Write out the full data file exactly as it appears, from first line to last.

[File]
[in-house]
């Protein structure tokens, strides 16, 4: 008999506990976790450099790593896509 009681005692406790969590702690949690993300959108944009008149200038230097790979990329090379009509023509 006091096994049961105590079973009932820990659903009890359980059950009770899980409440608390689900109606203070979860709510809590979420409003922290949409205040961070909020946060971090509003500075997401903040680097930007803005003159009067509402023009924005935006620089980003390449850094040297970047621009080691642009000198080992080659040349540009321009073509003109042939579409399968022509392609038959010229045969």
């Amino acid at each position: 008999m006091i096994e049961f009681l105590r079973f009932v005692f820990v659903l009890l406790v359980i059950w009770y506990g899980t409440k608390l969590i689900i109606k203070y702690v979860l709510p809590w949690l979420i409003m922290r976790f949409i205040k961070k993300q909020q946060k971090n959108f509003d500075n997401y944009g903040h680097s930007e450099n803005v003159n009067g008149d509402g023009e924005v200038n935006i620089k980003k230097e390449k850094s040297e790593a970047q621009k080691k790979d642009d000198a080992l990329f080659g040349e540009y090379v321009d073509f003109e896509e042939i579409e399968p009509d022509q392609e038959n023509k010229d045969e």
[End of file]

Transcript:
[in-house]
């Protein structure tokens, strides 16, 4: 008999506990976790450099790593896509 009681005692406790969590702690949690993300959108944009008149200038230097790979990329090379009509023509 006091096994049961105590079973009932820990659903009890359980059950009770899980409440608390689900109606203070979860709510809590979420409003922290949409205040961070909020946060971090509003500075997401903040680097930007803005003159009067509402023009924005935006620089980003390449850094040297970047621009080691642009000198080992080659040349540009321009073509003109042939579409399968022509392609038959010229045969």
């Amino acid at each position: 008999m006091i096994e049961f009681l105590r079973f009932v005692f820990v659903l009890l406790v359980i059950w009770y506990g899980t409440k608390l969590i689900i109606k203070y702690v979860l709510p809590w949690l979420i409003m922290r976790f949409i205040k961070k993300q909020q946060k971090n959108f509003d500075n997401y944009g903040h680097s930007e450099n803005v003159n009067g008149d509402g023009e924005v200038n935006i620089k980003k230097e390449k850094s040297e790593a970047q621009k080691k790979d642009d000198a080992l990329f080659g040349e540009y090379v321009d073509f003109e896509e042939i579409e399968p009509d022509q392609e038959n023509k010229d045969e």